Bunsen Peak & Sheepeater Cliffs

trilobite holmes dome antler.jpg.jpgSpring decided to make an appearance today in Yellowstone and I relished the intermittent sun peaking through the rapidly forming cumulus clouds. I climbed Bunsen Peak (8,564 ft), and my feet traveled over rocks some geologists think are 50 million years old and the remnants of an ancient volcano. The 360-degree view from the top proved to be quite spectacular and the horizon revealed a number of mountain ranges including the Gallatin, Washburn, and what I think might have been the Grand Tetons.

sheepeater canyon.jpg.jpgAs I noted in a prior entry, Bunsen peak is named for the German physicist Robert Wilhelm Bunsen, who invented the Bunsen burner. His scientific work on geysers contributed greatly to their study, but he never actually visited Yellowstone.

The name Sheepeater Cliff at first struck me as something out of a horror movie, but I later learned the designation refers to the Sheepeater Indians, or “Tukudeka,” the only Native Americans thought to spend the entire year in Yellowstone. According to Anderson’s great guidebook, A Ranger’s Guide to Yellowstone Day Hikes, “there’s evidence that the Tukudeka herded bighorn sheep off steep cliffs.”

On my hike along Sheepeater Canyon and the Gardner River, I met three Israeli young men who were traveling on a five-month road trip in North and South America. We hiked together for the last few miles and I enjoyed their company. Two of them had just finished their military service and were taking this trip before beginning university.

view of gallantin range.jpg.jpgOne of my companions asked me, “aren’t you scared hiking alone in grizzly country?” My answer was yes. During my hike today, I exhausted my entire repertoire of U2, Eagles, Beatles, and Counting Crow songs. At some point I wondered if a grizzly offended by my poor musical ability would attack me, so I switched to reciting T.S. Eliot and Yeats poetry. Nothing like a recitation of “The Second Coming” to put the potential of being mauled into perspective. For the record, I do realize hiking alone in grizzly country is risky, but solitary wandering is one of my joys in life.

By the way, if you want to see some stunning photography of Yellowstone by a talented artist, visit http://www.travelsinbearcountry.com/index.html

Hayden Valley

hayden valley.jpg.jpgTuolumne Meadows in Yosemite remains my favorite place on earth, but Hayden Valley in Yellowstone definitely ranks a close second. Imagine Tuolumne cubed, and you’ll be able to visualize the scale of Hayden Valley. My one complaint about Hayden is I won’t be able to wander aimlessly (vigilantly, yes, aimlessly, no) through its soft green meadows and hillsides—not with grizzly bears around! Yet its peaceful, pastoral landscape literally brought tears to my eyes.

grizzly in hayden.jpg copy.jpgDuring my brief walk in Hayden, I observed a grizzly far off on a snow-covered hillside digging intently; a herd of bison munching on the spring grass; and, a white pelican paddling in the Yellowstone River.

According to Lee Whittlesey’s excellent book Yellowstone Place Names, the valley’s namesake, Ferdinand V. Hayden, was “as much as any other individual…responsible for the creation of Yellowstone.” A medical doctor who later became a geologist, Hayden conducted three government surveys of the Yellowstone area in the late 1870s and has “at least 44 genera and species of various organisms ‘from a living moth to a fossil dinosaur’ named for him.”

white pelican 2.jpg.jpg

Madison River

bison swimming madison river.jpg.jpgOn my drive back from West Yellowstone this morning, I stopped frequently and explored the Madison River area in the western portion of the park. Although the sun was bright, snow had fallen in abundance over the past two days, and the park had closed the road to the public twice from Mammoth Hot Springs to Norris, only allowing administrative traffic with 4WD because of blizzard conditions.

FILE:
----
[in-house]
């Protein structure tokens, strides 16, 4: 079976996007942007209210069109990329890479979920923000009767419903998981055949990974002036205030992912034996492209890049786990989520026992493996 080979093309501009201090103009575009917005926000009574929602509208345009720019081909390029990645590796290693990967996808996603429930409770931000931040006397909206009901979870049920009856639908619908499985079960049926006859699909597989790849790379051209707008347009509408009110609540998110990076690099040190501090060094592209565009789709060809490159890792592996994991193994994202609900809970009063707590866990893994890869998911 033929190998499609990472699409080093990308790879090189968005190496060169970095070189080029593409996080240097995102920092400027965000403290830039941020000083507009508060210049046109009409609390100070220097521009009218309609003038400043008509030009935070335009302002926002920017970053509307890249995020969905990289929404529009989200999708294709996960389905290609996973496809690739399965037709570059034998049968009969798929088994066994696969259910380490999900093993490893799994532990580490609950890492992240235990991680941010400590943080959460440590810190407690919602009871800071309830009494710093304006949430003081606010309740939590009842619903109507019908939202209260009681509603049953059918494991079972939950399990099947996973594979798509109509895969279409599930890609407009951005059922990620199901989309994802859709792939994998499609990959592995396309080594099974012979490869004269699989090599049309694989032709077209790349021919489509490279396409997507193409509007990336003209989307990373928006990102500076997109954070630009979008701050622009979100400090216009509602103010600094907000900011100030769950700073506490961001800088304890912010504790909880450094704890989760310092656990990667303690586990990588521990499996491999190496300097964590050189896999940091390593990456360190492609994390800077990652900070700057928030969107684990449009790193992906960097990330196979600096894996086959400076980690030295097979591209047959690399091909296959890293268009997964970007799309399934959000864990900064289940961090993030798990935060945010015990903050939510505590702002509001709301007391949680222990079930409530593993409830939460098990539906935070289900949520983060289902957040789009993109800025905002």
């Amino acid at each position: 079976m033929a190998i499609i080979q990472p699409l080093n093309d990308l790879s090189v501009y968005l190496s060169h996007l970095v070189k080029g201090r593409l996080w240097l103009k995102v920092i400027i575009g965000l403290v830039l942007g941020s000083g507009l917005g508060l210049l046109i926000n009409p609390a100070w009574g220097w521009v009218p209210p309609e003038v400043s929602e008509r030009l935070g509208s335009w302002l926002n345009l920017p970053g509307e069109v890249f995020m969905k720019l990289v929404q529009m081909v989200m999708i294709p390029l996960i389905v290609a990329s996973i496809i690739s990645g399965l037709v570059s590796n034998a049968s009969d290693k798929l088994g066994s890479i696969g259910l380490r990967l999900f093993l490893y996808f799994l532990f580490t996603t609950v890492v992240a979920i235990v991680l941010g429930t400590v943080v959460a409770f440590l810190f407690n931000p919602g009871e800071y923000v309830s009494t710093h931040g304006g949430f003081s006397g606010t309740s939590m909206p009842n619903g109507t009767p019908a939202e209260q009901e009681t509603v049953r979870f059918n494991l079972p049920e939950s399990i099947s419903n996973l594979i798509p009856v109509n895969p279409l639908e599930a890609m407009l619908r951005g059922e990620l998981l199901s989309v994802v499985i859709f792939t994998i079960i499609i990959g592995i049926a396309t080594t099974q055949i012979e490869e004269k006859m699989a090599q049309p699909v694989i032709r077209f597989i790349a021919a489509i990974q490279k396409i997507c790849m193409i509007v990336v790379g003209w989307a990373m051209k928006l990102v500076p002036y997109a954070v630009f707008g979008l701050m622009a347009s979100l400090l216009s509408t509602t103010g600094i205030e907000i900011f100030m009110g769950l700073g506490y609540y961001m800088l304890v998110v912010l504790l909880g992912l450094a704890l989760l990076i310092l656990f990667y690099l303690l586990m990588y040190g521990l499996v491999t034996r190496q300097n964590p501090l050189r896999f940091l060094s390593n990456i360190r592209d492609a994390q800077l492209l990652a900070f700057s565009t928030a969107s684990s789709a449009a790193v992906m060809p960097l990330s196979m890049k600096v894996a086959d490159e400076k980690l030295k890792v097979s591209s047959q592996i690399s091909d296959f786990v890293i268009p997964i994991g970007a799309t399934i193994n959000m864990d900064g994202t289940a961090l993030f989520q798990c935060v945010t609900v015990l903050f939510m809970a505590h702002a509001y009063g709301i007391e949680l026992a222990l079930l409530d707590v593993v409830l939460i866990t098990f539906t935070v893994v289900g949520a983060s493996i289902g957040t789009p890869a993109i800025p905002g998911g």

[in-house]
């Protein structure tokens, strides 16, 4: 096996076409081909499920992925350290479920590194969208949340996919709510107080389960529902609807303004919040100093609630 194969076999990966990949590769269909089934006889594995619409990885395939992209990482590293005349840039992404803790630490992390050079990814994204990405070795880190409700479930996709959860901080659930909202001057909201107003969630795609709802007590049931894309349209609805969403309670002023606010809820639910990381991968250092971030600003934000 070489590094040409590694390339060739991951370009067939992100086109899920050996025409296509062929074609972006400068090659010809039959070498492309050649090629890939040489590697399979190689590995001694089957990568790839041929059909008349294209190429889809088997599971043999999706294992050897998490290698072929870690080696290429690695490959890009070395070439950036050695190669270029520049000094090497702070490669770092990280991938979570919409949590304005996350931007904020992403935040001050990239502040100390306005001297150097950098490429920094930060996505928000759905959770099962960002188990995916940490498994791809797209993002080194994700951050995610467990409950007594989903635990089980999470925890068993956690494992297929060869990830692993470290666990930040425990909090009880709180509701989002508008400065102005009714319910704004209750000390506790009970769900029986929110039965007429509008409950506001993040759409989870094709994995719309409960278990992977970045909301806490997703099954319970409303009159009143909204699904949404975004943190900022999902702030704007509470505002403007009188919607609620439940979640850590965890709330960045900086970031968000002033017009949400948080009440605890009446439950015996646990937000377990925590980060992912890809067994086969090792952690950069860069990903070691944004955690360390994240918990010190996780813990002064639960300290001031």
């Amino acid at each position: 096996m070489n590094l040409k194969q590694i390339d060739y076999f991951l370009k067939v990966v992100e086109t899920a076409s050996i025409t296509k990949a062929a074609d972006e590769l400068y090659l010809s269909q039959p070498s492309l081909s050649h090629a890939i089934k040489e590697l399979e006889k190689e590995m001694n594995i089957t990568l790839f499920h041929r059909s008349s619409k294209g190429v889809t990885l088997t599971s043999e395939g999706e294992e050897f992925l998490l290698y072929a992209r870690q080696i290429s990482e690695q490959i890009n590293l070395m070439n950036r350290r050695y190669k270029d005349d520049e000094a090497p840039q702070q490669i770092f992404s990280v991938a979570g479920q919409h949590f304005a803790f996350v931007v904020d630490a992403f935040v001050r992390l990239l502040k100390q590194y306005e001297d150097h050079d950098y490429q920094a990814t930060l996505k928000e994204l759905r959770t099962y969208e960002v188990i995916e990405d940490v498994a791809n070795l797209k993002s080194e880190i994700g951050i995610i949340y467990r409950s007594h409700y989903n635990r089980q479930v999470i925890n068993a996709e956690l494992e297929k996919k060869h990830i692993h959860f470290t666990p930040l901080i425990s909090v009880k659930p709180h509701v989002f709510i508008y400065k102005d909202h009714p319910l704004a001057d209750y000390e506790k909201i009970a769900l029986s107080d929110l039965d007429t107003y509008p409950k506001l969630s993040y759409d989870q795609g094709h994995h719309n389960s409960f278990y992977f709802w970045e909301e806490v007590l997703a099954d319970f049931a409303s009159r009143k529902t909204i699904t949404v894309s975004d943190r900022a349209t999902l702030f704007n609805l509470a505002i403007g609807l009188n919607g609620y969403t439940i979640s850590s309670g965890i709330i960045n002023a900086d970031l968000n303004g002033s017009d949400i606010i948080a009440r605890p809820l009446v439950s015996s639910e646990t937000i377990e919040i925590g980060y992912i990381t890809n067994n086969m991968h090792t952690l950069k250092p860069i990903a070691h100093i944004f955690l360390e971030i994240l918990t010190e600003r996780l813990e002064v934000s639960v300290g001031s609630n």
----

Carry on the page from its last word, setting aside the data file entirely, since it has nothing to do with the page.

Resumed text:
My declarations of spring have definitely been premature--most of the park remains entrenched in winter. Some portions of the river remained under ice and snow, and elk and bison grazed in the small patches of uncovered ground.

bison calf in snow.jpg copy.jpgThe Madison River runs 183 miles through Montana and Wyoming and is a headwater tributary of the Missouri River. Lewis and Clark named the river in 1805 for then US Secretary of State James Madison. I'm also told the river is paradise for fly-fisherman, especially in fall for rainbow and brown trout.

A small herd of bison crossed the river while I watched, and a small calf walked tiredly through the snow. A dozen elk also lingered in one of the areas left bare by snowmelt, and Canadian geese strolled along the banks of the river.

ravens with bison kill.jpg.jpgFurther up the river, I discovered a less idyllic scene: ravens perched on the carcass of a bison. The long winter has taken its toll on the Yellowstone ungulate population, and winter kill has been high this year. I waited an hour to see if a wandering grizzly or a pack of wolves would come claim the kill, but the ravens had the feast to themselves.

Mt. Everts and Bighorn Sheep

bighorn trotting.jpg copy.jpgAs I write this entry in my home office, a large furry head at the window startled me. About a dozen bison are grazing in my front yard and wandering around the house in search of better foraging.

Another gorgeous spring day and the temperature reached 65F. I hummed John Denver’s “Sunshine on My Shoulders,” and the Beatles, “Here Comes the Sun” on my hike up the shoulder of Mt. Everts in honor of the spring weather (and also needing to make noise as a grizzly precaution). Note to mom--I have been good about carrying bear spray on my excursions.

curious bighorn.jpg copy.jpgI went in search of bighorn sheep since they’ll be heading back to the higher elevations before too long as spring deepens. My luck was good: while munching on a Luna bar on a break, two sheep strolled over a ridge and began grazing about fifty feet away.

These animals lacked the striking curled horns and were either ewes or yearling rams. An adult ram’s horns, the size an indication of dominance and rank, can account for up to 12% of the animal’s body weight.